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How will you decide?

Discussion in 'Pre-Dental' started by portlander, Nov 20, 2002.

  1. portlander

    portlander Member
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    I haven't posted for a really long time because I have been so busy travelling and working 11 hour days at my dental office.

    But, after visiting 5 schools in the last few weeks, I find myself finding great things about every single one. And the more time I spend in the midwest and east coast, the more I want to leave home and adventure somewhere else for the next four or more years.

    Are any of you set on one school yet? How will you decide if you get multipe acceptances? Is money a huge issue for you? Which schools left the best impression with you?

    I will be paying for my entire education, but somehow money is not deterring my decision to live in Boston or New York. I know I should be concerned, but I figure I will sell my car and then marry someone rich to support me (just kidding).

    Also, I am a huge slacker and have done no work on my U of Washington secondary, but I actually don't want to go there, and then only reason I applied there was for my parents because they want me to have my Northwest options open.

    Anyway, my question is how the heck will you decide where to spend the next four years of your life?
     
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  3. ItsGavinC

    Dentist Moderator Emeritus 15+ Year Member

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    I have come to the consensus that the deciding factor for me will simply be tuition. My uncle has a practice that is waiting for me, should I choose to enter it, and I'm a firm believer that all dental schools can deliver a splendid education if the student puts in the time. Of course, more time and effort may be required to open certain doors at some schools, but I think a great education may be had by all.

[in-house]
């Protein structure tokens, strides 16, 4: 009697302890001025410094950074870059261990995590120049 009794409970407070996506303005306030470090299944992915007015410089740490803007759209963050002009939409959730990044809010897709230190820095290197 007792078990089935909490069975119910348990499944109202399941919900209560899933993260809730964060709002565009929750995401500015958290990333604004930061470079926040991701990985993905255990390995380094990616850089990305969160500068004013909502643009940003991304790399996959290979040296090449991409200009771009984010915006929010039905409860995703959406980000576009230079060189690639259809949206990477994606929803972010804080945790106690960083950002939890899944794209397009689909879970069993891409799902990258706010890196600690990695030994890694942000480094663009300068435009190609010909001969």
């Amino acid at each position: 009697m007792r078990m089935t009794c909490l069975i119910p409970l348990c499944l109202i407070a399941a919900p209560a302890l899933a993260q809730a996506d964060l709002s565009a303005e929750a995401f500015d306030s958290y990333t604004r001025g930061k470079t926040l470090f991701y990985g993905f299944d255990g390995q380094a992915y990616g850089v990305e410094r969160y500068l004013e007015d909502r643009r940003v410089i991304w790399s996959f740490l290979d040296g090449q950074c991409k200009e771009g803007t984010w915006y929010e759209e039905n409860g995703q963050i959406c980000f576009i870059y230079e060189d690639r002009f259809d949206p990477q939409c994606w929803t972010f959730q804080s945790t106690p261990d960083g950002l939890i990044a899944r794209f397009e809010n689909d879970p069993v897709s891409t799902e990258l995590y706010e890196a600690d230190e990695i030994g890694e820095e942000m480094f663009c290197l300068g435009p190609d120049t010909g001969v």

For me, tuition is going to be the bottom line. If I get into several schools that have the same tuition spread, then I'll probably make a decision based on geography and weather.
     
  4. DesiDentist

    DesiDentist G. S. Khurana, DMD, MBA
    Moderator Emeritus Exhibitor 10+ Year Member

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    I have a simple solution:

    for every "pro" that you find about a school write that schools name on a small piece of paper and drop it in a box. When you have put all the schools names down as many times as they have good qualities just mix the paper together and just pick one out...that will be the school you should go to.

    Money is a bigger factor for those who are married and older, I agree. But I would definately not have tuition prices on top. I would want to go where I am happy. Since those with family members flying down with them are pretty much happy wherever they go (since they have each other) for a single person you should not look at the price of the school but where your heart feels right (and where your classmates look the best).

    DesiDentist :laugh:
     
  5. roster88

    roster88 Member
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    Portlander:

    Well, I too will go to the school where the tuition is less. It is short sightedness not put tuition up in your list when deciding on which dental school to attend.
    And if the higher or lower tuition does not make a difference to you NOW, I bet it will when you have to pay $2500 as oppose to $900 a month for your loans. The weather, people, city and all those things are just temporary, you will get used to all those things plus it is only four years. I would say one has to be really imature to put those things as choosing criteria when there is a huge difference in tuition.
    For me tuition is the first and second how good the school is, and mainly how good the clinical program is. Because after four years and basically till the end of my life that is what going to count not who was sitting next to me or which city I was in or how many bars did I go to. But how good of a dentist I am. Think about 10 years down the road.
     
  6. gryffindor